Cherokee Ballard

Cherokee Ballard is an award winning journalist, an accomplished author and a proud Cherokee Oklahoman. She spent more than two decades delivering the news on KOCO and KFOR. During those years, she covered everything from murder trials, to death row executions, to the Oklahoma City bombing. Cherokee was honored with the Cherokee Medal of Honor, and featured in an exhibit at the Smithsonian Institute in Washington, DC for contemporary Cherokee people. Perhaps her most proud accomplishment centers on her battle with cancer. She revealed her personal fight with Non-Hodgkins Lymphoma in a weekly television news series, “Cherokee’s Journal: Lessons in living with cancer”. Viewers watched the diagnosis, surgical procedures, chemotherapy, radiation and hair loss. The Leukemia/Lymphoma Oklahoma Chapter worked with Cherokee during her treatment and in 2008 nominated her for “Woman of the Year”. Cherokee raised more than $24,000 that year and was named “Woman of the Year”. She has been a board member for LLS for years.
Cherokee made a major career change and stepped away from behind the microphone to take a job with the Office of the Chief Medical Examiner. It placed her in front of television cameras answering many questions about the state agency. She was the interim Chief Administrative Officer, Public Information Officer and liaison to the legislature. Her experience handling crisis communications prompted another career change. In the fall of 2011, she was hired as Communications Manager for Oklahoma Natural Gas where she still works.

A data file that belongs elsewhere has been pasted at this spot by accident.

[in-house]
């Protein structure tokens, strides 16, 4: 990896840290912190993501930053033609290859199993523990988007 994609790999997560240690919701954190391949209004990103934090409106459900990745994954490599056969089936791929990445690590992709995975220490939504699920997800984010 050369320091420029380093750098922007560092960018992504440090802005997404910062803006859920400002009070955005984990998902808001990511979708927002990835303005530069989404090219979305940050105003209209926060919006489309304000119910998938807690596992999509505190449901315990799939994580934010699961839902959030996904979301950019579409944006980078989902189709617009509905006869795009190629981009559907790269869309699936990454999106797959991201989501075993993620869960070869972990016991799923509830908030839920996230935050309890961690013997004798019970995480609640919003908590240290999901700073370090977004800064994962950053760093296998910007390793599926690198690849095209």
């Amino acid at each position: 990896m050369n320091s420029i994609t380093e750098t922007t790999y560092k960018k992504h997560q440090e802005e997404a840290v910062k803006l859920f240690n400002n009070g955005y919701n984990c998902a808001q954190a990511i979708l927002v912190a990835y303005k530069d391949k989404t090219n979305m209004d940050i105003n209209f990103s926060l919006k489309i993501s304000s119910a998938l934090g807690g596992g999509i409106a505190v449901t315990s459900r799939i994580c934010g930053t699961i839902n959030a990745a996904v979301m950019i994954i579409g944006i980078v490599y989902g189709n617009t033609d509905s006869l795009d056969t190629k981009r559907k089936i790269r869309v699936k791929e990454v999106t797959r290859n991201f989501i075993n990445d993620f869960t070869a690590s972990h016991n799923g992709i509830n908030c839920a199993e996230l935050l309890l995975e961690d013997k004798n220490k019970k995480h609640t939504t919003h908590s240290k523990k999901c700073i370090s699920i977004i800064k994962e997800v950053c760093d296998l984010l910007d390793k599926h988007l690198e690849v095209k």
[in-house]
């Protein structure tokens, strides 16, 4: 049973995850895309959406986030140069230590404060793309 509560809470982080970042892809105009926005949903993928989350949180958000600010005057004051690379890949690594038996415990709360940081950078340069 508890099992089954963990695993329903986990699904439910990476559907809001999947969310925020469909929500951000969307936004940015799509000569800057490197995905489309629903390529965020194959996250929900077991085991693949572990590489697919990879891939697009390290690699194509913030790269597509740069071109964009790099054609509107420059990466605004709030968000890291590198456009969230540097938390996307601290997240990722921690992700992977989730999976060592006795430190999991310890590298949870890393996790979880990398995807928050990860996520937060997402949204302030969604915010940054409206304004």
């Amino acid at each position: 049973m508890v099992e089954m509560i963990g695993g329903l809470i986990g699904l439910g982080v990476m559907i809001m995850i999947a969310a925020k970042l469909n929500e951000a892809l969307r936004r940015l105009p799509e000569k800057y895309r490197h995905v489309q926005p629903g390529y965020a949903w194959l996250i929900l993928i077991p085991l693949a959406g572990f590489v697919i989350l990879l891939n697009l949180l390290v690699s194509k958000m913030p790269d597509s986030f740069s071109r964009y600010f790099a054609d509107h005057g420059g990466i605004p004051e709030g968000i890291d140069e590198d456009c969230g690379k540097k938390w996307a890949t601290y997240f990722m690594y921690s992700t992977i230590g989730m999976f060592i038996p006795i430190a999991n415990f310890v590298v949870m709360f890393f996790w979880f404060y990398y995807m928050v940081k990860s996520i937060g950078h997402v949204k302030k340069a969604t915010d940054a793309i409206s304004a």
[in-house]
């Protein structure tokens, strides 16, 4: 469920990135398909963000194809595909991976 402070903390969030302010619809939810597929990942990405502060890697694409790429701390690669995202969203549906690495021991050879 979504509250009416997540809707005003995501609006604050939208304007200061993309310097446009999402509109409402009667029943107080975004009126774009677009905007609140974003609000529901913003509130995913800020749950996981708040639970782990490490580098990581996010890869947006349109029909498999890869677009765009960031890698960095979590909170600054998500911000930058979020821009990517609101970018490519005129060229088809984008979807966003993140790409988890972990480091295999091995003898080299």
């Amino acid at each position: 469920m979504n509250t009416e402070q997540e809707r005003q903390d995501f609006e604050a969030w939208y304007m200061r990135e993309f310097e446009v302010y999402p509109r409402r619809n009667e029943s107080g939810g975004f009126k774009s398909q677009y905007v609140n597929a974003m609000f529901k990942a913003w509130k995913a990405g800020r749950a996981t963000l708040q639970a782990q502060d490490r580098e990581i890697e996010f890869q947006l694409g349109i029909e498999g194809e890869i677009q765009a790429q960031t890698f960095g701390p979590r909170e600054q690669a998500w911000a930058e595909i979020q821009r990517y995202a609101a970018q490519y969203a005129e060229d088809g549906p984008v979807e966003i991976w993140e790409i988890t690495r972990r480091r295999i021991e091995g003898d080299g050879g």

Cherokee is an advocate for social issues. She co-authored the book, Who Killed Kelsey? A tragic look inside the short life of Kelsey Briggs, a little girl from Meeker Oklahoma who was killed after months of reported child abuse. The book examines the child welfare system in Oklahoma and outlines the criminal proceedings of the two key suspects in the case, the mother and step-father. Cherokee has shared this story all over Oklahoma, Texas, and Illinois.
The Oklahoma City Indian Clinic also holds a place in her heart as the doctors and nurses there helped Cherokee during her cancer treatment. She serves on the board of directors.
Cherokee enjoys cooking, gardening and fostering dogs. She has four dogs of her own. Boomer Jack Rabbit Slim, Rudy Toot Tinger, Sookie Scooter Boots and Dexter Doodle Bug Daddy Boy! Three schnauzers and a Jack Russell.
Cherokee credits her strength in life to God and her strong Cherokee roots. Her mother once told her, “You’re tough Cherk there’s not much you can’t handle.” Cherokee says after battling a life threatening disease like cancer – it looks like her mom was right. She is HAPPY to be alive.

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